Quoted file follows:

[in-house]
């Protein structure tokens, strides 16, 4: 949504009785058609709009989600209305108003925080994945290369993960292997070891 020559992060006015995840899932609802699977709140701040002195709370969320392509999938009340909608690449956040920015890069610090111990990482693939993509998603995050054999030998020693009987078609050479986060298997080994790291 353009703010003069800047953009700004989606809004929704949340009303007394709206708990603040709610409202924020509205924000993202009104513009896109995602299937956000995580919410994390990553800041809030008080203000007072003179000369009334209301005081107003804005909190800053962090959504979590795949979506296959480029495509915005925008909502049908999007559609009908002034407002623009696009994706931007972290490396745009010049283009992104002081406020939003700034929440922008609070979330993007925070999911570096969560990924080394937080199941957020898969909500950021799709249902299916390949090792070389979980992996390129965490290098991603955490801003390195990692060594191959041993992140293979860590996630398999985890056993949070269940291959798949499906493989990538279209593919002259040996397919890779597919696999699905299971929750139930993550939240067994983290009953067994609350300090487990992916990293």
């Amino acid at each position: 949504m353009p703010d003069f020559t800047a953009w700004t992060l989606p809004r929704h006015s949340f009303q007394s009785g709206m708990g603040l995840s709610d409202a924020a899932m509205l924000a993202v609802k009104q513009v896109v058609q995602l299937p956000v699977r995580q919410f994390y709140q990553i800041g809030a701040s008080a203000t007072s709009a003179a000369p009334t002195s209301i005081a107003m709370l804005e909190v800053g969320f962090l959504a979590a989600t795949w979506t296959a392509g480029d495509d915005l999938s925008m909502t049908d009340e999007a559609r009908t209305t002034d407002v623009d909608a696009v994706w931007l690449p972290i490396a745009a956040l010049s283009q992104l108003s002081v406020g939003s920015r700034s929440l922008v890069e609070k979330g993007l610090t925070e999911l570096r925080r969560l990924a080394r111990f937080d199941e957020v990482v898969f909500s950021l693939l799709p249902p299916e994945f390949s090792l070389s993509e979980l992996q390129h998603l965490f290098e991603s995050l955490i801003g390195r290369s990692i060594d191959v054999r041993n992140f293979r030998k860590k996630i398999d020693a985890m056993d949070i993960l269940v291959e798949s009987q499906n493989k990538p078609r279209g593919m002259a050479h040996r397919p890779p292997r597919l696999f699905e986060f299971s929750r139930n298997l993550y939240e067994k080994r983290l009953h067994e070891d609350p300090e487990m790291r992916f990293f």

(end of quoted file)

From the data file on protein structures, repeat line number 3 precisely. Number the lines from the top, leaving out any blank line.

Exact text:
């Amino acid at each position: 949504m353009p703010d003069f020559t800047a953009w700004t992060l989606p809004r929704h006015s949340f009303q007394s009785g709206m708990g603040l995840s709610d409202a924020a899932m509205l924000a993202v609802k009104q513009v896109v058609q995602l299937p956000v699977r995580q919410f994390y709140q990553i800041g809030a701040s008080a203000t007072s709009a003179a000369p009334t002195s209301i005081a107003m709370l804005e909190v800053g969320f962090l959504a979590a989600t795949w979506t296959a392509g480029d495509d915005l999938s925008m909502t049908d009340e999007a559609r009908t209305t002034d407002v623009d909608a696009v994706w931007l690449p972290i490396a745009a956040l010049s283009q992104l108003s002081v406020g939003s920015r700034s929440l922008v890069e609070k979330g993007l610090t925070e999911l570096r925080r969560l990924a080394r111990f937080d199941e957020v990482v898969f909500s950021l693939l799709p249902p299916e994945f390949s090792l070389s993509e979980l992996q390129h998603l965490f290098e991603s995050l955490i801003g390195r290369s990692i060594d191959v054999r041993n992140f293979r030998k860590k996630i398999d020693a985890m056993d949070i993960l269940v291959e798949s009987q499906n493989k990538p078609r279209g593919m002259a050479h040996r397919p890779p292997r597919l696999f699905e986060f299971s929750r139930n298997l993550y939240e067994k080994r983290l009953h067994e070891d609350p300090e487990m790291r992916f990293f």